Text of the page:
Oakland will pay $32.7 million to settle lawsuits filed over a 2016 fire at an illegally converted warehouse dubbed the Ghost Ship that killed 36 people, the city announced Thursday.
The City Council authorized settlements of lawsuits filed by the families of 32 victims. The amount also includes more than $9 million for Sam Maxwell, who survived the blaze but “will live with severe, lifelong injuries and major medical expenses,” a city statement said.
“This was a horrific tragedy that deeply impacted every corner of our community,” said the statement from the city attorney’s office.
The settlement is one of the largest in city history but Paul Matiasic, an attorney for five families, called it “insignificant.”
“There’s no amount of money in the world that can bring their loved ones back,” he told the East Bay Times. His clients contended the city was negligent and should have red-tagged the building.
The city doesn’t acknowledge any liability in the agreement but decided to settle because of the possible legal costs, the statement said.
The settlement does not include about a dozen people who lived at the warehouse and were a part of the lawsuit, attorney Mary Alexander told the newspaper.
“These people are like wildfire victims, they had to run for their lives through smoke and flames and lost their homes, many of them displaced for a long time,” Alexander said.
On Dec. 2, 2016, fire swept through the warehouse during an electronic music party. The industrial building had illegally been turned into a residence for artists and an event venue.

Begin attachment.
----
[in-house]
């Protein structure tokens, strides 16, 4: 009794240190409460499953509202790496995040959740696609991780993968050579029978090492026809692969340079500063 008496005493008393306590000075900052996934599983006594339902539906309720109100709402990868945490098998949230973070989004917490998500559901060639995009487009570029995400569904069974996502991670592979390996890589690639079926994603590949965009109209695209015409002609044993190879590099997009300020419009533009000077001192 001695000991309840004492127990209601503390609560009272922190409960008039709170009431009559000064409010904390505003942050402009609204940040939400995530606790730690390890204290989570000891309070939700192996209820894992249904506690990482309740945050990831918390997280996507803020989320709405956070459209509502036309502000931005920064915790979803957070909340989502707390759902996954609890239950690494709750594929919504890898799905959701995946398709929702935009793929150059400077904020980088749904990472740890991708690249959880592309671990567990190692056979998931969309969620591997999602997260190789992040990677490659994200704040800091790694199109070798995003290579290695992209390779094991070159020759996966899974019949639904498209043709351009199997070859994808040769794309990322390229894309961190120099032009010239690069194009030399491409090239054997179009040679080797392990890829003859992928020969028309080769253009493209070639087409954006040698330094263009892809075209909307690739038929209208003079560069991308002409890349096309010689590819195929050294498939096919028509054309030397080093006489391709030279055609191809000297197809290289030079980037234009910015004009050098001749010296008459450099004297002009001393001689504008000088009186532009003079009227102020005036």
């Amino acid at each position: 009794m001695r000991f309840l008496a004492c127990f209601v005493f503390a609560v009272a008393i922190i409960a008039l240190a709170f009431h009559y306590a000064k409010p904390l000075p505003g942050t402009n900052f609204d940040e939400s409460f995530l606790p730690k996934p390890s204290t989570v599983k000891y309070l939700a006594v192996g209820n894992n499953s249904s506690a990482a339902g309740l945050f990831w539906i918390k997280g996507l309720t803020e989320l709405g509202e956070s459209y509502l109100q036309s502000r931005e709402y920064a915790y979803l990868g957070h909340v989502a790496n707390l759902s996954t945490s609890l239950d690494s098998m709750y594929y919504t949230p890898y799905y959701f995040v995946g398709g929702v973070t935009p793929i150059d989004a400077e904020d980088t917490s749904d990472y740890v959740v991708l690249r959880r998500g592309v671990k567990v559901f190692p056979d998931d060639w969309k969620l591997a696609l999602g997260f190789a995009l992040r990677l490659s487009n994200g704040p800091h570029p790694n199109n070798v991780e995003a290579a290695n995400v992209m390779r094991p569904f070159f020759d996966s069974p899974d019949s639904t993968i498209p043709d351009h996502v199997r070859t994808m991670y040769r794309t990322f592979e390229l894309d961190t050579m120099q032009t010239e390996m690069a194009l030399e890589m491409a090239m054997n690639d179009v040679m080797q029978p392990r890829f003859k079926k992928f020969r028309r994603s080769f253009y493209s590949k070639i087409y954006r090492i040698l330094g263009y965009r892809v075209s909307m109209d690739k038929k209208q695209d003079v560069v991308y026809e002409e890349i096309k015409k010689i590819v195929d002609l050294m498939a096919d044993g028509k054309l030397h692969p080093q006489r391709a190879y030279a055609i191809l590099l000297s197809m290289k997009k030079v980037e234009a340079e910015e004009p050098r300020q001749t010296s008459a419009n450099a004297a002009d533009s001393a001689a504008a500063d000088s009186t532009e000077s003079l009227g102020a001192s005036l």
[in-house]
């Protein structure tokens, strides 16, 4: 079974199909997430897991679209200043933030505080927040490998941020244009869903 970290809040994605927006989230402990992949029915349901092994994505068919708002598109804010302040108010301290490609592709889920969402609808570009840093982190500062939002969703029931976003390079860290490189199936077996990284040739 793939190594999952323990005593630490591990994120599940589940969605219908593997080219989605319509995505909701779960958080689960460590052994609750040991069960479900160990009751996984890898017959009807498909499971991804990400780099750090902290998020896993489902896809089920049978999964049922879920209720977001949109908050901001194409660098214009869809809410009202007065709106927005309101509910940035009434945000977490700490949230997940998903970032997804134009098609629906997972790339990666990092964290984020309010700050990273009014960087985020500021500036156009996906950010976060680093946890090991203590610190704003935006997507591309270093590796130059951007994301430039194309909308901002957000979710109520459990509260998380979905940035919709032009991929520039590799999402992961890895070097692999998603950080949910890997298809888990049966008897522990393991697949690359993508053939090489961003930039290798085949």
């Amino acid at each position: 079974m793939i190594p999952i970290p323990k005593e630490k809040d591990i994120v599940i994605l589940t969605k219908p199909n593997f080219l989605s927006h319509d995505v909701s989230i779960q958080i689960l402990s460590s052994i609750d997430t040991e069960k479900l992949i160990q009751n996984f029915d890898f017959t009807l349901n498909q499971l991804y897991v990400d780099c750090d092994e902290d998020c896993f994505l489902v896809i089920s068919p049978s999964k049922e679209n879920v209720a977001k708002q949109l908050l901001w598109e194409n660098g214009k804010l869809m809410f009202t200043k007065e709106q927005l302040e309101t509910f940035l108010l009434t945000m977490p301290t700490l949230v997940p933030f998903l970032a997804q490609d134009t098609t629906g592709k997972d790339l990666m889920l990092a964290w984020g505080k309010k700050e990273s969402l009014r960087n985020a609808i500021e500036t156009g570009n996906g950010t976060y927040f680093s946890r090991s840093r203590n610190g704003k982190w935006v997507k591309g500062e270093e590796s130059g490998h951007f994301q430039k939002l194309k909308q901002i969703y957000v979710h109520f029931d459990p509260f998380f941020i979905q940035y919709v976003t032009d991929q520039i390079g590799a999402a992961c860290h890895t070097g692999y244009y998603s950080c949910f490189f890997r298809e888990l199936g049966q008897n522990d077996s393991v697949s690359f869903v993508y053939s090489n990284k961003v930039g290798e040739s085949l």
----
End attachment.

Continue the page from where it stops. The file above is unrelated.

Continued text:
The building was packed with furniture, extension cords and other flammable material but had only two exits and no smoke detectors, fire alarms or sprinklers, authorities said.
Prosecutors contend that Derick Almena, the master tenant on the warehouse lease, was criminally negligent when he converted and sublet the space. They charged him with 36 counts of involuntary manslaughter but a judge declared a mistrial last fall. His retrial is scheduled for October.
The blaze killed many young people trapped on the illegally constructed second floor. Prosecutors said the victims received no warning and had little chance to escape down a narrow, ramshackle staircase.
The cause of the fire hasn’t been determined, although some lawsuits said there were serious electrical problems with the building.
Almena’s attorneys argued city workers were to blame for not raising concerns about fire hazards in the warehouse. City officials had said the building hadn’t been inspected for three decades, and when inspectors did visit the site in November 2016, they were unable to enter to investigate a report of illegal construction.
Almena, who had been jailed since 2017, was released earlier this year over coronavirus concerns after dozens of cases were reported at the facility where he was held. He is confined to home without written court approval.
A co-defendant, Max Harris, was acquitted of involuntary manslaughter charges last year and no longer lives in the state.
The building’s owner, Chor Ng, wasn’t charged with a crime.